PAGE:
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Richmond parents rally to try and save 3 schools from chopping block

FILE PHOTO: A crowd of close to 200 kids and parents rallied outside Richmond-Steveston MLA John Yap's office Saturday demanding more funding for public education. Christopher Furlong/Getty Images)

A crowd of close to 200 kids and parents rallied outside Richmond-Steveston MLA John Yap’s office Saturday demanding more funding for public education.

“It’s one of the most important things to invest in as a community and as a taxpayer,” said parent Tom Haggie.

“This week the province boasted that we have a $1.9 billion (with a ‘B’) surplus but we don’t have money for our schools for our kids. It doesn’t make sense,” echoed Lisa Fisher of the Dixon Elementary School Parent Advisory Council.

Dixon is one of three Richmond elementary schools being considered for closure. Woodward and McKay are also on the chopping block as declining enrolment leads to empty classrooms.

Shutting the doors would save the district about $750,000 a year while increasing the elementary capacity usage from 85 to 91 per cent. The Ministry of Education requires schools reach 95 per cent capacity in order to qualify for seismic upgrades.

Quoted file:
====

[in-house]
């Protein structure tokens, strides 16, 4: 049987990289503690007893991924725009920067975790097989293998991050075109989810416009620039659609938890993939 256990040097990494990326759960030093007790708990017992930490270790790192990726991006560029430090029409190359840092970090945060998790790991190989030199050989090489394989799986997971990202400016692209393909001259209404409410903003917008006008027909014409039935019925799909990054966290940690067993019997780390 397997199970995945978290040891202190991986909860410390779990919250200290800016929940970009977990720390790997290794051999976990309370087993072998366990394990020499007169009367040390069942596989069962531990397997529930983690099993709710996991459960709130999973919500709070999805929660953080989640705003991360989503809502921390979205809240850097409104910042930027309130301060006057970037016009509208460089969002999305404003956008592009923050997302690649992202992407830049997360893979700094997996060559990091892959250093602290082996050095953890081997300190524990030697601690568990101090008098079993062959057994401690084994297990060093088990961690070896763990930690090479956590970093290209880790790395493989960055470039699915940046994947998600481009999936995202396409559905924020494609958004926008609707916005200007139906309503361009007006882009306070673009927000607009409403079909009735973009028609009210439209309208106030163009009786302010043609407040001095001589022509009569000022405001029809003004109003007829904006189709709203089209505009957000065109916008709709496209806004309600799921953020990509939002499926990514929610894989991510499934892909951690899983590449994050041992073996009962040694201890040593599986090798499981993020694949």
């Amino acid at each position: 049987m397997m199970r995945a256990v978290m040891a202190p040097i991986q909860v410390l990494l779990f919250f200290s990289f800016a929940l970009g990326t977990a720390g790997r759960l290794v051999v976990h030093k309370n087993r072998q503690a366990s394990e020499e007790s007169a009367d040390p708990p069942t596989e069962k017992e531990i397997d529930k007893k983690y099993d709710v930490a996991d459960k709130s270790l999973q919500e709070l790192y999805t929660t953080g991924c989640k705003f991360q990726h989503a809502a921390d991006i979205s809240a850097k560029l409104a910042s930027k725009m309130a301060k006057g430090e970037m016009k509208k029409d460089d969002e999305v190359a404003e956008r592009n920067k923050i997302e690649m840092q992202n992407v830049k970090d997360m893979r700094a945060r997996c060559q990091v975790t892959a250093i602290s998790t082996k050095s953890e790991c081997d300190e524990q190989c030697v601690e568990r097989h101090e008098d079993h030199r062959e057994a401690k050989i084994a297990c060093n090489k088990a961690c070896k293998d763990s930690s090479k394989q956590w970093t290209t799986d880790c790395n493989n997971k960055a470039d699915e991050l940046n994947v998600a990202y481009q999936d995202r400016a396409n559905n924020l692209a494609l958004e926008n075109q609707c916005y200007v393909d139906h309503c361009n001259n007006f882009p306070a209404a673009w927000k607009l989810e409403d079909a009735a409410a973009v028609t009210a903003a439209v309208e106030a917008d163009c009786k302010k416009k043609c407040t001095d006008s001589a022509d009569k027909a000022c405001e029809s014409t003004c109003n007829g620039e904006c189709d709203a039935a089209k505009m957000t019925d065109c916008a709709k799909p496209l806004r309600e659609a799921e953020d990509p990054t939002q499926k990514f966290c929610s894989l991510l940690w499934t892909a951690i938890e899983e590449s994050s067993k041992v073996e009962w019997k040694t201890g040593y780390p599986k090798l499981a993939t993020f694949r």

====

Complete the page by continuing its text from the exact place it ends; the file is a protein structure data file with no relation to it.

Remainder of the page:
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“Everywhere else in Canada it’s significantly lower,” said Kelly Greene of Richmond Schools Stand United, a group petitioning B.C. to change their capacity requirement to 85 per cent maximum.

Kim Nowitsky, also with Richmond Schools Stand United, said any school closures would create an untenable situation in the surviving schools.

“It’s going to have a huge impact on families. Some of the schools will be operating at a 125% capacity, which is absurd,” she said.

Richmond parents are not alone in their fight. Up to 12 schools in Vancouver are facing potential closure. One of them, Britannia Secondary, was granted a reprieve last Thursday. The east side school, which offers a unique program for its 30 per cent aboriginal population and many students from low income families has been removed from the chopping block for now.

“We’ve got a lot of vulnerable kids in this community. They all deserve a great education. This school brings people together to do that and we want to grow that,” said Vancouver School Board Chair Mike Lombardi.

But with enrolment declining for more than a decade, the closures would help balance the budget and boost capacity to get provincial funding for seismic upgrades.

The final list of Vancouver school closures will be approved on September 26 with trustees making a final decision in December.

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In Richmond, the Superintendent’s Report on School Closure will be presented to the Board of Education on September 19. Trustees will then meet with each school community before making their final decision on October 17. Any school closures would take effect July 1, 2017.